Information about Cardiology
Premier care for your heart
Get exceptional care for your body’s most vital organ. Our cardiologists find and treat diseases of the heart and blood vessels, help prevent complications, empower patients through education, and provide ongoing support. We’re an advanced-practice clinic with physicians who subspecialize in structural cardiology, vascular cardiology, and electrophysiology. We exist on the forefront of research and technology to better protect our patients’ futures.
Our cardiologists believe it’s possible to provide world-class medicine in a small community—and do so every day. In the 1980s and 90s our visionary physicians, including Dr. John Greves, led the charge to bring echocardiography, cardiac catheterization, and open-heart surgery to Vancouver. In 2016, we performed the county’s first transcatheter aortic valve replacement, a life-saving alternative to open-heart surgery. Because we know that local, leading-edge care increases access to critical interventions and saves lives, we never stop pursuing the best treatments for our patients.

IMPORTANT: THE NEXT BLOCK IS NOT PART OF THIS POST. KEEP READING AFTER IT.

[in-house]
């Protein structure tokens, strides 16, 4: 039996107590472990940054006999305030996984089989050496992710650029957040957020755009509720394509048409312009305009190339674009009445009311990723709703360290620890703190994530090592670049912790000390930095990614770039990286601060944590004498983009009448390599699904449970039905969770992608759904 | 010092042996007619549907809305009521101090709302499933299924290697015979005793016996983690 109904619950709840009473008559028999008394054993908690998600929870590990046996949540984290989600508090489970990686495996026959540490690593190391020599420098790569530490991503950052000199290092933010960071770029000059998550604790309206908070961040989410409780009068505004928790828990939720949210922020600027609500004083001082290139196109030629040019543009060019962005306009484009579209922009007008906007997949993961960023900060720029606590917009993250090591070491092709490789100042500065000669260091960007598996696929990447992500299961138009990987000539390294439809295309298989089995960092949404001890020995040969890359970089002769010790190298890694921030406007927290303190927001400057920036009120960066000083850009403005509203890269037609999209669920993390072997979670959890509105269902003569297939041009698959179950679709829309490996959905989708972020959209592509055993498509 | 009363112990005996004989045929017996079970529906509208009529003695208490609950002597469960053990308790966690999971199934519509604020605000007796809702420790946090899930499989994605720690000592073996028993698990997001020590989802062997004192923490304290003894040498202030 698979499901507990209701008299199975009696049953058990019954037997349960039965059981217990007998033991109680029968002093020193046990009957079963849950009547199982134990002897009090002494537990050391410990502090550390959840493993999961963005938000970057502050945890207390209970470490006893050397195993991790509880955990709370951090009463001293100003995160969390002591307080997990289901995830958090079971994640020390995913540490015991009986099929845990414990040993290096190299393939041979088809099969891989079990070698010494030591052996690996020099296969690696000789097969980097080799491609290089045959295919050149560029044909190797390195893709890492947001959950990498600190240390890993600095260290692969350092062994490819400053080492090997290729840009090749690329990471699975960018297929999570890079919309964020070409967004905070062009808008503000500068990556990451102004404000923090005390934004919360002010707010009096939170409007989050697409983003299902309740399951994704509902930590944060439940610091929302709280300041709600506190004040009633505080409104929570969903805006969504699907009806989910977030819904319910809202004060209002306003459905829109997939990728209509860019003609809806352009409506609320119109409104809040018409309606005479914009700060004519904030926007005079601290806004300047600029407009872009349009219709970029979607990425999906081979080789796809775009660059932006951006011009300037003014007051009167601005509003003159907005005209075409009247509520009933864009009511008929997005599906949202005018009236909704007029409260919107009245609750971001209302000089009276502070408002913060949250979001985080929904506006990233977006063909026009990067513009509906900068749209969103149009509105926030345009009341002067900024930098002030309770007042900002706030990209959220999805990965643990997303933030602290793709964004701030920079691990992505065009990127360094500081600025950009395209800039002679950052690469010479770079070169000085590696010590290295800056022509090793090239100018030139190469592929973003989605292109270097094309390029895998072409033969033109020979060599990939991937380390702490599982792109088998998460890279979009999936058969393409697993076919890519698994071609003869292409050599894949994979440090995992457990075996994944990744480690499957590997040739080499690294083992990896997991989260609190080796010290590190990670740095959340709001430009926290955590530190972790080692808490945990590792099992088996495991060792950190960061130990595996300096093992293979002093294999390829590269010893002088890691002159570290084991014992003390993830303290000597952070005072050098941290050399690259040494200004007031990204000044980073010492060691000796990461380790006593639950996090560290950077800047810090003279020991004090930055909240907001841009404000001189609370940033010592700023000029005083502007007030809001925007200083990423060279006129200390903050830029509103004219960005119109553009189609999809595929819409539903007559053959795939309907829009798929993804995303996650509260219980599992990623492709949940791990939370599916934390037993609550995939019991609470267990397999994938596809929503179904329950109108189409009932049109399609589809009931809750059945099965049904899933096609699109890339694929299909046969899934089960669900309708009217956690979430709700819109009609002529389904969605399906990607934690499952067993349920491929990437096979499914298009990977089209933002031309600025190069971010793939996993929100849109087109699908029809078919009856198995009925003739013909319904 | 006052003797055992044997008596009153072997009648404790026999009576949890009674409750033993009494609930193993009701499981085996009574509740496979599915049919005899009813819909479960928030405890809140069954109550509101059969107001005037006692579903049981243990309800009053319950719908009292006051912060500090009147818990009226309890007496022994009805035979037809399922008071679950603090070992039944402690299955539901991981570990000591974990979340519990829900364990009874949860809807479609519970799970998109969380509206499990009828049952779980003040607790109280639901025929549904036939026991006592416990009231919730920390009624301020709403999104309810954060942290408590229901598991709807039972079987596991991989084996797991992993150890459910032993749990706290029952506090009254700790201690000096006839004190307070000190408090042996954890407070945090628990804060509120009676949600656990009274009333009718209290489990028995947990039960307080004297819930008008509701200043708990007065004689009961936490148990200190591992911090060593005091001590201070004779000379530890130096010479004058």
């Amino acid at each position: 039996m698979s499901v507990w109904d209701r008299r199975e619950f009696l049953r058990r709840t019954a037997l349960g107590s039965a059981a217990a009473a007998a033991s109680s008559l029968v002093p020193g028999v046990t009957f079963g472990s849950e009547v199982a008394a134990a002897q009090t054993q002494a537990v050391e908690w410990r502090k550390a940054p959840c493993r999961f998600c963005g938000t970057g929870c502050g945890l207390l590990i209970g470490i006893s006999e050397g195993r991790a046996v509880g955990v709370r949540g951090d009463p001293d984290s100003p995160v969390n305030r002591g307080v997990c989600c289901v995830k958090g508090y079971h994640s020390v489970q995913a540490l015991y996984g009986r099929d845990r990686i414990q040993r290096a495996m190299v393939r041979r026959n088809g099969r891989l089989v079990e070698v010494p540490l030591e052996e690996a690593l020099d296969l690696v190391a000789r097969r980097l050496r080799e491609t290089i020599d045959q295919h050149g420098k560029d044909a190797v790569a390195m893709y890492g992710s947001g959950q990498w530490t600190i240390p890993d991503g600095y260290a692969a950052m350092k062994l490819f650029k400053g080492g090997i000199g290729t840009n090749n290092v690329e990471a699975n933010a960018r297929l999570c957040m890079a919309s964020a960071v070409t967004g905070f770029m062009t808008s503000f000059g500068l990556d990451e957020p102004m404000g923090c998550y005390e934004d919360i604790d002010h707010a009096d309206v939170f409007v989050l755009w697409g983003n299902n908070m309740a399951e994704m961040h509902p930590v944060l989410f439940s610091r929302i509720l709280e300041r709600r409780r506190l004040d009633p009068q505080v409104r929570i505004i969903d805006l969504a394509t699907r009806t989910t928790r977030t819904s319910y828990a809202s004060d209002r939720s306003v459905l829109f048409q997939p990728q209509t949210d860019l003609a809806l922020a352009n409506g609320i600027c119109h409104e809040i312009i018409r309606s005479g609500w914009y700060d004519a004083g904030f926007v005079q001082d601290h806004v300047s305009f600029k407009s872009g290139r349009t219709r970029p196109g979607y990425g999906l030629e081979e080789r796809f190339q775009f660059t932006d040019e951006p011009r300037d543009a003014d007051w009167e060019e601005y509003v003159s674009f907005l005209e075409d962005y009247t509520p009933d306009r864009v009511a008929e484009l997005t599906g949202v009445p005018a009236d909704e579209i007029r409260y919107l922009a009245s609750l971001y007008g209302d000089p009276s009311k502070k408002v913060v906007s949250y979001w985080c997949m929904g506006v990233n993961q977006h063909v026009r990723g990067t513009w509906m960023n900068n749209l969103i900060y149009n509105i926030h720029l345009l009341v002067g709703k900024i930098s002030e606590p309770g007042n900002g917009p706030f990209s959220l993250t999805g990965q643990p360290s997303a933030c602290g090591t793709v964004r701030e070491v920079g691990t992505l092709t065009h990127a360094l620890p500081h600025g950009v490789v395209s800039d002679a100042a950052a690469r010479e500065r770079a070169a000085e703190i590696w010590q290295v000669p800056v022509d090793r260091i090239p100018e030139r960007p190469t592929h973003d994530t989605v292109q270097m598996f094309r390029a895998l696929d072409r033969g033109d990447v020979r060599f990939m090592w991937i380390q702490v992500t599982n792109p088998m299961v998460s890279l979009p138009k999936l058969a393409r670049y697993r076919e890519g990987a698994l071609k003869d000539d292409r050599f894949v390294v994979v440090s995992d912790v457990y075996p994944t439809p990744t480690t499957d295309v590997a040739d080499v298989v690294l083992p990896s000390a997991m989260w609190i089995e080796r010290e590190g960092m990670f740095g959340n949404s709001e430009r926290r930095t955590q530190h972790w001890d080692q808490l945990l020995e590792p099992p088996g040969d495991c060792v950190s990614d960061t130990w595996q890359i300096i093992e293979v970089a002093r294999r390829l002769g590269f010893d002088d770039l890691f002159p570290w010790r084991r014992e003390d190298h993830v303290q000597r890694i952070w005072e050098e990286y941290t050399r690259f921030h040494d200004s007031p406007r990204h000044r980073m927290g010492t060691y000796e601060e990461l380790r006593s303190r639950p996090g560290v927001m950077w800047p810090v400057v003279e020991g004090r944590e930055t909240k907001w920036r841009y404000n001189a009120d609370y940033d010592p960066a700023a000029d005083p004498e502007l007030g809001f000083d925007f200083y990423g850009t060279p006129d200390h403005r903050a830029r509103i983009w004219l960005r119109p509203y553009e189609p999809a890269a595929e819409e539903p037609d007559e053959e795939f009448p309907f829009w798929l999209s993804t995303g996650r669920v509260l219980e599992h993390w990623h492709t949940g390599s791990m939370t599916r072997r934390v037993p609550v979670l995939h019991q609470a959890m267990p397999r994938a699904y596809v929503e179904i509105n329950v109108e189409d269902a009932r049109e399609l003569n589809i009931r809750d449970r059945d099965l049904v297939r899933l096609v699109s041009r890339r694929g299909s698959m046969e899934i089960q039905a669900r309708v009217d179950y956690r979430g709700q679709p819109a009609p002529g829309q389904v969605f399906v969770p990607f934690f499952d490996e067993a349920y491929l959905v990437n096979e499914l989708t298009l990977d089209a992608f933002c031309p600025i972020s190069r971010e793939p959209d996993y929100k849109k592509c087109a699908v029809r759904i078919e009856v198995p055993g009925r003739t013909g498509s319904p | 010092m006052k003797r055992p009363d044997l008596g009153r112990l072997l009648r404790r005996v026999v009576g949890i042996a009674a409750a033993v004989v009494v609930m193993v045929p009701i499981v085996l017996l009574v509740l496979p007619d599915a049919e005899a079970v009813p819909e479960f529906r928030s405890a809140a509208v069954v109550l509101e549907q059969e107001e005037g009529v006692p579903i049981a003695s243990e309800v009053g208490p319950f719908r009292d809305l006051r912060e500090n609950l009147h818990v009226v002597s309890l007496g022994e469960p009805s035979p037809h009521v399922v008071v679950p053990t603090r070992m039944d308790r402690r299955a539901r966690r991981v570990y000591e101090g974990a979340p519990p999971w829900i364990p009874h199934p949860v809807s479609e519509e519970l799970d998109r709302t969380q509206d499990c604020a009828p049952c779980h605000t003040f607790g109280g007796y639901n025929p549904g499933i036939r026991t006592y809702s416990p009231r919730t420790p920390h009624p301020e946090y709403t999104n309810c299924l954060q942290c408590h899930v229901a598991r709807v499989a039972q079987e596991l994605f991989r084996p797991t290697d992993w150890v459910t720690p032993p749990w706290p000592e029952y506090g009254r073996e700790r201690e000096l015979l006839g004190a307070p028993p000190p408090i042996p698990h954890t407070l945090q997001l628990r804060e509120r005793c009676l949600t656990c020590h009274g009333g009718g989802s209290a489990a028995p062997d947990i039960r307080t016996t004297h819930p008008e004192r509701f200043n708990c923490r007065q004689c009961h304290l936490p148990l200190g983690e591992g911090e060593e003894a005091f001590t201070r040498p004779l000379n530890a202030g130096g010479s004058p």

Physicians in the Cardiology Department offer a full range of services. Some of the most common conditions we care for include:
- Adult congenital heart disease
- Chest pain
- Coronary artery disease
- Heart failure
- Heart rhythm disorders
- Heart valve disease
- Venous disease (varicose veins)
- Peripheral vascular disease
We offer a variety of advanced technologies and treatment options, such as:
- Coronary angiography and stent placement
- Pacemaker and defibrillator implantation
- Pacer and cardiac device clinic
- Patent foramen ovale (PFO) closure
- Peripheral angiography and angioplasty
- Radiofrequency varicose vein ablation
- Transcatheter aortic valve replacement (TAVR)
We offer testing and monitoring options, including:
- Cardiac CT
- Cardiac monitors
- Electrophysiology studies (EPS)
- Heart rhythm monitoring
- Nuclear imaging
- Stress testing
Do I need a referral to see a cardiologist?
Yes, please ask your primary care provider for a referral.
What should I bring to my first appointment?
If you are already a patient at Vancouver Clinic, we have your health history and everything we need in our medical records system. If you are a new patient, please contact your doctor’s office and ask them to transfer a copy of your medical records, including your cardiac history, to us. Also bring a list of your current medications.
What happens if I need to see a specialist within cardiology?